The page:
Newspaper is a common choice for snake substrate because it’s easily available. Even though newspapers don’t aid in making your vivarium look better, they’re incredibly cheap and easy to replace.

Most of the time, newspapers can be obtained for free and can be changed easily when your snake soils them. Note that newspapers aren’t easy to burrow through, so this type of substrate is most suitable for snake species that don’t dig.

Although cheap, newspapers do come with their own set of shortcomings. One major issue with newspapers is that they have little tolerance for moisture.

Therefore, you’ll need to replace them instead of merely throwing out the soiled area. However, because they’re readily available, most snake owners feel like the pros outweigh the moisture issues associated with using paper.

Another concern many individuals have with newspaper is the possibility of the ink being toxic to snakes. Luckily, most newspapers today use organic pigments, similar to the inks and dyes used in cosmetics and tattoos.

6) Paper Towels

Paper towels are similar to newspaper regarding their absorbency and convenience. They can be removed when soiled and easily replaced with fresh paper towels.

Paper towels are not suitable for natural burrowers. However, you can shred paper to create fluffier bedding, which will be more suitable for snakes that enjoy burrowing. If you don’t have a burrowing snake, place a few layers of paper towels flat on the bottom of your snake’s enclosure.

It’s also important that you don’t use perfumed paper towels for your snake. Artificial fragrance in any substrate can lead to respiratory problems among snakes. Furthermore, just like newspapers, paper towels get wet easily so you’ll have to replace them regularly.

While paper towels and newspapers are highly absorbent, they don’t offer much odor control inside a snake’s enclosure. This again, increases the need for regular changing of the substrate.

However, when looking at the cost, availability, lack of potential ingestion, and ease of cleaning, most snake owners prefer paper towels and newspaper compared to other commercially-sold substrates. The only major downfall is they don’t offer any aesthetic appeal.

7) Carpeting

You’ll need at least two pieces of carpet that fit inside your cage so that you can leave one inside the enclosure, and the other as a backup when the first is being washed.

If you don’t have access to remnants, some stores will cut carpets to match your size requirements, and others offer pre-cut pieces for specific cage measurements.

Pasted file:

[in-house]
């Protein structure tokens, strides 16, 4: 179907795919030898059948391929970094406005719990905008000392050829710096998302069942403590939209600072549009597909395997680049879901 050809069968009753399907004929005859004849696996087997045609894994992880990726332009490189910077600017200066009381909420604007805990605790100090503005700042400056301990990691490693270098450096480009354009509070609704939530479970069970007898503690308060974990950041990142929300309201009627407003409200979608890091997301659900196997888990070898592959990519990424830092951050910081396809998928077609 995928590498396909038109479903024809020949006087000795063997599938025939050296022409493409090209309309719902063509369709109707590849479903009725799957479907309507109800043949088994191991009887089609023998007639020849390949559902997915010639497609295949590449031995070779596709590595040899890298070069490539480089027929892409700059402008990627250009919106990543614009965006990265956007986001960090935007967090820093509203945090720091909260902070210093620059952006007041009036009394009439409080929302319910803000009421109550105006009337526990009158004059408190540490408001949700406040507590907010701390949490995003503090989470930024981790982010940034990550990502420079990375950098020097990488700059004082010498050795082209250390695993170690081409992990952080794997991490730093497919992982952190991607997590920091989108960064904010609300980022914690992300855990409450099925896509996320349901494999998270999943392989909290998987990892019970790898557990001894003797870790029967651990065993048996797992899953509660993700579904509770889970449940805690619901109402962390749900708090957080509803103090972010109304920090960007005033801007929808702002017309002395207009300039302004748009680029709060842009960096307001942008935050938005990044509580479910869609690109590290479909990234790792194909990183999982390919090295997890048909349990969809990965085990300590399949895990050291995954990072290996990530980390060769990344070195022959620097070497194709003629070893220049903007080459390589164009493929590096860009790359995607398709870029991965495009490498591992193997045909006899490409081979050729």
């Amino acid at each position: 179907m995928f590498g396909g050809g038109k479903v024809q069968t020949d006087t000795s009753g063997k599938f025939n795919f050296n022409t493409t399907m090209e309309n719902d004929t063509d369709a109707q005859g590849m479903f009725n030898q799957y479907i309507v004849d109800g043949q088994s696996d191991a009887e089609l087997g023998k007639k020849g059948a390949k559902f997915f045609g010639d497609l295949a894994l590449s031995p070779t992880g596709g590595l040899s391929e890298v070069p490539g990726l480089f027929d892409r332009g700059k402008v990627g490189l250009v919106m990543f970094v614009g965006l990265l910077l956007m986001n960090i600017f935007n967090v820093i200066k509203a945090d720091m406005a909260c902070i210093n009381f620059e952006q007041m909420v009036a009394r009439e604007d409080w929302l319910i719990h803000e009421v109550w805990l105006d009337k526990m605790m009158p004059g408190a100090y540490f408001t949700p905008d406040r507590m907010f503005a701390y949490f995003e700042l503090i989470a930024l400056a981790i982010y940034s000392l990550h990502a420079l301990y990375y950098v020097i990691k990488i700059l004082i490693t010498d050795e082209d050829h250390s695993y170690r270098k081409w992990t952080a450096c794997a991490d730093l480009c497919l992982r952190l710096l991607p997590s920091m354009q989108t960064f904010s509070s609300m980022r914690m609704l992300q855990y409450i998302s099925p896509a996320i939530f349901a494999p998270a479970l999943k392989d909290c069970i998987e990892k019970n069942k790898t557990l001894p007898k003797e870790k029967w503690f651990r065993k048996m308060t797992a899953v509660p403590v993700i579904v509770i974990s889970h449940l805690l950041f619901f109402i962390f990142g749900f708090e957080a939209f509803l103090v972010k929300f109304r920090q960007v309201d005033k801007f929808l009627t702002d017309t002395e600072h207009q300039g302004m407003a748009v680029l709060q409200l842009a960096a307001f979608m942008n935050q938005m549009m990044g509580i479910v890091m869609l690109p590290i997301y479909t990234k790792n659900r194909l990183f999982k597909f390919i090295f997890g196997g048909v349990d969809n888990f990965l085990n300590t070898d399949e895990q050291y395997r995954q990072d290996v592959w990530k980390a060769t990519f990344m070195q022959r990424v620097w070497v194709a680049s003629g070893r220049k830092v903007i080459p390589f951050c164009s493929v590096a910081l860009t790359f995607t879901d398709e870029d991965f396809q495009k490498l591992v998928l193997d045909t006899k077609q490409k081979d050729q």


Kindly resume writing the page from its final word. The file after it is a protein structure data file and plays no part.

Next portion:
Carpets are ideal for non-burrowing snakes, and there is no risk of ingestion. They are available in many colors. Carpets can also be washed and cleaned, helping you keep your tank sanitary.

Moreover, you can reuse them several times before purchasing a new pair. However, carpets are easily soiled so you will have to wash them often.

What Substrates Should Be Avoided?

If a substrate gives off odor, has been treated with toxic chemicals or causes a risk for ingestion or impaction, it’s probably not going to be good for your snake. The following are the worst substrates for pet snakes that are used by some snake owners and why you must avoid them.

1) Sand

Sand is readily available at pet stores in a variety of colors to match your decorative scheme.

However, even though sand is the most aesthetically pleasing substrate out there for snake owners, it isn’t the most recommended type. This is because snakes can burrow in sand, which can be an issue if your snake swallows it.

When ingested, sand can cause impaction in snakes. Also, it can get under a snake’s scales. Sand also gets soiled easily and has to be replaced completely while you clean out your snake’s enclosure.

It’s difficult to clean, doesn’t hold moisture well and does not have any odor-controlling properties. Therefore, for most hobbyists, the downfalls of using sand outweigh the visual appeal it offers.

2) Cat Litter

Several factors make cat litter unsafe for reptiles. One, cat litter is grainier than commercially sold snake bedding and can, therefore, cause a risk for impaction, especially while the snake burrows.

Furthermore, it is possible for the snake to ingest the cat litter while it eats. Since cat litter is absorbent, it can cause dehydration inside your snake’s system.

Cat litter also molds easily and has a lot of dust, which can cause respiratory issues in your pet. It’s also often treated with chemicals and has an artificial fragrance, which can result in irritation.

The fine particles in cat litter can also get trapped underneath your snake’s scales, resulting in bruises and sores.

3) Walnut Shell Bedding

Walnut shell beddings are made of finely ground walnut shells. They are easy to clean as your snake droppings can be easily be scooped out and thrown away. Moreover, walnut shell bedding doesn’t clump up in the same way as sand.

However, like sand, ground walnuts do pose a risk for impaction. They don’t hold moisture well and do not offer much odor control. Apart from them being natural, there’s not much that makes them an appealing choice for snake substrate.

Best Substrates for Snakes by Species

Different snakes have different substrate requirements. In general, you must avoid anything containing harmful chemicals or fragrances. Aromatic woods such as cedar and pine are also not suitable for captive snakes.

The following are some substrate suggestions based on the humidity and habitat requirements of common pet snakes.

Corn Snake Substrate

Corn snakes are terrestrial burrowers and highly skilled climbers. They’re typically found in overgrown fields, wooded groves, grasslands, tropical hammocks, palmetto flatwoods, Meadowlands, and pine forests.

Corn snakes prefer substrates that allow them to dig around. Most corn snake owners like using aspen shavings as a substrate for corn snakes because they’re highly absorbent, fluffy and can hold their shape while a snake burrows through them.